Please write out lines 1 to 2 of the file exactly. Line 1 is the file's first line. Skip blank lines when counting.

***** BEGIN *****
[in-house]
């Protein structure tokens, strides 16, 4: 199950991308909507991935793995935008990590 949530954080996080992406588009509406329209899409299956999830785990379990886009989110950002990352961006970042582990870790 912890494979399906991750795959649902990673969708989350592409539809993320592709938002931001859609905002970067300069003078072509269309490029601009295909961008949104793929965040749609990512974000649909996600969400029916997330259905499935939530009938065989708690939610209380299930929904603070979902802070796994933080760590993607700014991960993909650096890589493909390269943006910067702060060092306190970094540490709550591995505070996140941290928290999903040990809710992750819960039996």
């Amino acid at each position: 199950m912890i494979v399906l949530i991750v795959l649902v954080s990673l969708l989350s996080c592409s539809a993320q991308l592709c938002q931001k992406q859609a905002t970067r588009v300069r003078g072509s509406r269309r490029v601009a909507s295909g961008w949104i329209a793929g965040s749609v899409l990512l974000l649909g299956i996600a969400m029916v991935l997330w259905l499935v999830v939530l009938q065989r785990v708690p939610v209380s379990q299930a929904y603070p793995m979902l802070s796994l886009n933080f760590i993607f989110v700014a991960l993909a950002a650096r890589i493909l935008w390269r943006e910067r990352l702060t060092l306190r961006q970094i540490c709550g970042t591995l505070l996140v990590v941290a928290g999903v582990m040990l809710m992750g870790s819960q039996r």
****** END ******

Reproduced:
[in-house]
């Protein structure tokens, strides 16, 4: 199950991308909507991935793995935008990590 949530954080996080992406588009509406329209899409299956999830785990379990886009989110950002990352961006970042582990870790 912890494979399906991750795959649902990673969708989350592409539809993320592709938002931001859609905002970067300069003078072509269309490029601009295909961008949104793929965040749609990512974000649909996600969400029916997330259905499935939530009938065989708690939610209380299930929904603070979902802070796994933080760590993607700014991960993909650096890589493909390269943006910067702060060092306190970094540490709550591995505070996140941290928290999903040990809710992750819960039996």